I watched a heartwarming programme on Channel 5 last night: '10 Years Younger in Ten Days', which is another of those quick turnaround makeover shows in the tradition of 'The Swan', 'What Not to Wear', and 'Changing Rooms' (for houses!). Both the women featured had touching stories, and I particularly sympathised with the one who had had some horrible - only adumbrated - things happen to her in the past, compounded by 43 years of heavy smoking. As a result she was heavily lined, careworn and sad, and a straw poll of straight-shooting passersby guessed she was on average 8 years older than her actual age. The presenter made the point that chronic stress floods the body with cortisol, which in turn 'eats' collagen, a dismal truth of which I was already aware. Within ten days, however, the makeover candidate had had a complete new set of teeth, botox, fillers, a sassy wardrobe and a leonine cascade of toffee-coloured hair. Whilst I don't agree with the post-makeover poll that said she now looked 52 rather than 64, she was certainly much revivified by this comprehensive overhaul. I am especially envious of her teeth.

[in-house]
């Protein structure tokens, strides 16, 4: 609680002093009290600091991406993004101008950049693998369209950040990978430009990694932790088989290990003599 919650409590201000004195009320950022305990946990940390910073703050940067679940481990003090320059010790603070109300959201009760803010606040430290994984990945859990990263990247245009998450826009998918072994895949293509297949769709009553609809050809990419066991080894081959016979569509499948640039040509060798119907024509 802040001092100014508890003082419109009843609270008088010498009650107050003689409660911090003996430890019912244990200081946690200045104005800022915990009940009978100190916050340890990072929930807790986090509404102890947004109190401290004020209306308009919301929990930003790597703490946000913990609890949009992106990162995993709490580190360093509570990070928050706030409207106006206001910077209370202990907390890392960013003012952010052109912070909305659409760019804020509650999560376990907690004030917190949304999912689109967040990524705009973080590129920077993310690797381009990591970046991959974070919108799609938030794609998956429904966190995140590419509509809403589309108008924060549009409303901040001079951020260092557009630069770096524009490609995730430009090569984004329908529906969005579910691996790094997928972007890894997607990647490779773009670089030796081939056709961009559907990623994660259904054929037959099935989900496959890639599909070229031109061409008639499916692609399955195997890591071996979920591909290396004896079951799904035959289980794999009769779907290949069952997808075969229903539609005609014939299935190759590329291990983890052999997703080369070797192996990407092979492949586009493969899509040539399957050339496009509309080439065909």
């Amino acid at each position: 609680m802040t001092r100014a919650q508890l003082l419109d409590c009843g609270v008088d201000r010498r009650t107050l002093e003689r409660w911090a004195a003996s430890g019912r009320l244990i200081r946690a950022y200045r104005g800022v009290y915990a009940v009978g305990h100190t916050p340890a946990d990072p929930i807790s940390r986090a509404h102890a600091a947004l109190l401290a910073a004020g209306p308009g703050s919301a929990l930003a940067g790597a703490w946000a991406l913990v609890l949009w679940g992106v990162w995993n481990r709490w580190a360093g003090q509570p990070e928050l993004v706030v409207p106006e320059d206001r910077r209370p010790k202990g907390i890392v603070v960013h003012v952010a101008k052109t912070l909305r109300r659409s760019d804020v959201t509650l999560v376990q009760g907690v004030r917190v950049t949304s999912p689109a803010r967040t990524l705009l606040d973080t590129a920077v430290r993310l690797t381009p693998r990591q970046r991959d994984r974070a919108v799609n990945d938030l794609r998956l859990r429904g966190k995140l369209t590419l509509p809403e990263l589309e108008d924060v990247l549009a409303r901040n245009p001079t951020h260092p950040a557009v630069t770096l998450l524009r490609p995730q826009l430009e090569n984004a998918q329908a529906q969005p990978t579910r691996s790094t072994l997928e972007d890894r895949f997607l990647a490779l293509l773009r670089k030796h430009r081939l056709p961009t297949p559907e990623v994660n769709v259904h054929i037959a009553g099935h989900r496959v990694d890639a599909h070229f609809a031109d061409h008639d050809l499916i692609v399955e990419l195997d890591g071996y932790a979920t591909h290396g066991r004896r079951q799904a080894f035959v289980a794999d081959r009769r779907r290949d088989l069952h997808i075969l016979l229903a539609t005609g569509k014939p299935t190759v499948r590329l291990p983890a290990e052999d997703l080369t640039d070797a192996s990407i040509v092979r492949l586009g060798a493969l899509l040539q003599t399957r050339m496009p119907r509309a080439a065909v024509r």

I concede that nothing in my own past comes close to whatever troubles this woman had experienced, but the point about cortisol eating collagen struck a chord with me. The lockdown has been a stressor for all of us to varying degrees, and I have found it much harder than I expected, despite being someone who is normally fine on their own. Over the course of the year I acquired tinnitus and have had protracted spells of insomnia, itself a source of stress, as well as robbing you of what is rightly termed 'beauty sleep', for it is at night that the body repairs itself. Long story short, I fear I may have been awash in cortisol for quite a bit of the past year, and come November, my gaunt and sunken face was starting to bug me. The line of my jaw, once smooth and slightly rounded, now had a distinct and saggy triangle in it half way along, like a miniature map of Tasmania. The brown spots on my cheeks, caused by a mix of long term use of antibiotics and sun exposure, and which once took the form of separate little patches, have managed to coalesce into archipelagos stretching from ear to mouth nearly, making my face look permanently dirty. The 'peach fuzz' on my cheeks also seemed more luxuriant, but it is blonde at least, so have bought a de-fuzzer by Revlon and will get round to tackling that one day, when I can pluck up the courage. As for estimating my age, the best approach is the dendrochronological one of counting the concentric rings on my neck. ;)
Baseline photo - me in March 2019. NB My blog avatar photo (to the right) is from 2014. ;)